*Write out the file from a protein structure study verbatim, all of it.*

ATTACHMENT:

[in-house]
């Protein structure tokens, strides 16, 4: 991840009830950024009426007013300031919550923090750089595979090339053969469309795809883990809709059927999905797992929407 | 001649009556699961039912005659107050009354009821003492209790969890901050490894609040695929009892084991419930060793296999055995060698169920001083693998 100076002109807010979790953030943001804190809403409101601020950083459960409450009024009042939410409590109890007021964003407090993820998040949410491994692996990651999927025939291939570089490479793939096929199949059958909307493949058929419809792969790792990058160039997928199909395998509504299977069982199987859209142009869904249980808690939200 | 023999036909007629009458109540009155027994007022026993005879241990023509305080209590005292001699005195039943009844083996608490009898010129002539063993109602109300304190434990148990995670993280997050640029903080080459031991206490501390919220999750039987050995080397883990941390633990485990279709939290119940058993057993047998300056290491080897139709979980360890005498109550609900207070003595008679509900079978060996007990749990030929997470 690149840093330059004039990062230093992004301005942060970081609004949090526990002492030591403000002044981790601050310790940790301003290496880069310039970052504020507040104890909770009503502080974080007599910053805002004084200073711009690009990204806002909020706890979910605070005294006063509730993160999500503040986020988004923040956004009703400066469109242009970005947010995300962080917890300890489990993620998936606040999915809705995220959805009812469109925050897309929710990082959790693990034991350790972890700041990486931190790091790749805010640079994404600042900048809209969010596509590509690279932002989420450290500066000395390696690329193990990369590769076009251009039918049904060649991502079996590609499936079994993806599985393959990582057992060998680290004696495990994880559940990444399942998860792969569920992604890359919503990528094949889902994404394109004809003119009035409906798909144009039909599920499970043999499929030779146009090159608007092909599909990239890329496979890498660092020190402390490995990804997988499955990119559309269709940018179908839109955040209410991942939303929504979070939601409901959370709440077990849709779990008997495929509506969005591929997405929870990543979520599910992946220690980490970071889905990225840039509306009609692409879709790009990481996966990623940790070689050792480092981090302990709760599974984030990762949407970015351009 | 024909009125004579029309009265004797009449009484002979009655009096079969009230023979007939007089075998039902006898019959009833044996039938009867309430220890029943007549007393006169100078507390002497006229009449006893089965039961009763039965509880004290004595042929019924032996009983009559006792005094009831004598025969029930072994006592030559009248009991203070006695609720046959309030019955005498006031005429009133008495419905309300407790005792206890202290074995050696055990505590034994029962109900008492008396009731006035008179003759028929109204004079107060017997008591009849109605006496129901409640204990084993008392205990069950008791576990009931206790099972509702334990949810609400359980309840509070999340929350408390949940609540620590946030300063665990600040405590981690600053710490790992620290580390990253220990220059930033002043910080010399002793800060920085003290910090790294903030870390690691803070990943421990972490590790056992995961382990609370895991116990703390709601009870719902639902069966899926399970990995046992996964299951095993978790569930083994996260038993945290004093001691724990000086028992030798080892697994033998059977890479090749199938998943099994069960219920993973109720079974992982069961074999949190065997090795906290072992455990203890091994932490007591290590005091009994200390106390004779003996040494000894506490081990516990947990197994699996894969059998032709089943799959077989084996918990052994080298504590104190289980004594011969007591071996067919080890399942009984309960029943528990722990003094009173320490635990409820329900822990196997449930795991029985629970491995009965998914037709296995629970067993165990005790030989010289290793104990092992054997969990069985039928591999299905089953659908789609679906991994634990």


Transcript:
[in-house]
């Protein structure tokens, strides 16, 4: 991840009830950024009426007013300031919550923090750089595979090339053969469309795809883990809709059927999905797992929407 | 001649009556699961039912005659107050009354009821003492209790969890901050490894609040695929009892084991419930060793296999055995060698169920001083693998 100076002109807010979790953030943001804190809403409101601020950083459960409450009024009042939410409590109890007021964003407090993820998040949410491994692996990651999927025939291939570089490479793939096929199949059958909307493949058929419809792969790792990058160039997928199909395998509504299977069982199987859209142009869904249980808690939200 | 023999036909007629009458109540009155027994007022026993005879241990023509305080209590005292001699005195039943009844083996608490009898010129002539063993109602109300304190434990148990995670993280997050640029903080080459031991206490501390919220999750039987050995080397883990941390633990485990279709939290119940058993057993047998300056290491080897139709979980360890005498109550609900207070003595008679509900079978060996007990749990030929997470 690149840093330059004039990062230093992004301005942060970081609004949090526990002492030591403000002044981790601050310790940790301003290496880069310039970052504020507040104890909770009503502080974080007599910053805002004084200073711009690009990204806002909020706890979910605070005294006063509730993160999500503040986020988004923040956004009703400066469109242009970005947010995300962080917890300890489990993620998936606040999915809705995220959805009812469109925050897309929710990082959790693990034991350790972890700041990486931190790091790749805010640079994404600042900048809209969010596509590509690279932002989420450290500066000395390696690329193990990369590769076009251009039918049904060649991502079996590609499936079994993806599985393959990582057992060998680290004696495990994880559940990444399942998860792969569920992604890359919503990528094949889902994404394109004809003119009035409906798909144009039909599920499970043999499929030779146009090159608007092909599909990239890329496979890498660092020190402390490995990804997988499955990119559309269709940018179908839109955040209410991942939303929504979070939601409901959370709440077990849709779990008997495929509506969005591929997405929870990543979520599910992946220690980490970071889905990225840039509306009609692409879709790009990481996966990623940790070689050792480092981090302990709760599974984030990762949407970015351009 | 024909009125004579029309009265004797009449009484002979009655009096079969009230023979007939007089075998039902006898019959009833044996039938009867309430220890029943007549007393006169100078507390002497006229009449006893089965039961009763039965509880004290004595042929019924032996009983009559006792005094009831004598025969029930072994006592030559009248009991203070006695609720046959309030019955005498006031005429009133008495419905309300407790005792206890202290074995050696055990505590034994029962109900008492008396009731006035008179003759028929109204004079107060017997008591009849109605006496129901409640204990084993008392205990069950008791576990009931206790099972509702334990949810609400359980309840509070999340929350408390949940609540620590946030300063665990600040405590981690600053710490790992620290580390990253220990220059930033002043910080010399002793800060920085003290910090790294903030870390690691803070990943421990972490590790056992995961382990609370895991116990703390709601009870719902639902069966899926399970990995046992996964299951095993978790569930083994996260038993945290004093001691724990000086028992030798080892697994033998059977890479090749199938998943099994069960219920993973109720079974992982069961074999949190065997090795906290072992455990203890091994932490007591290590005091009994200390106390004779003996040494000894506490081990516990947990197994699996894969059998032709089943799959077989084996918990052994080298504590104190289980004594011969007591071996067919080890399942009984309960029943528990722990003094009173320490635990409820329900822990196997449930795991029985629970491995009965998914037709296995629970067993165990005790030989010289290793104990092992054997969990069985039928591999299905089953659908789609679906991994634990």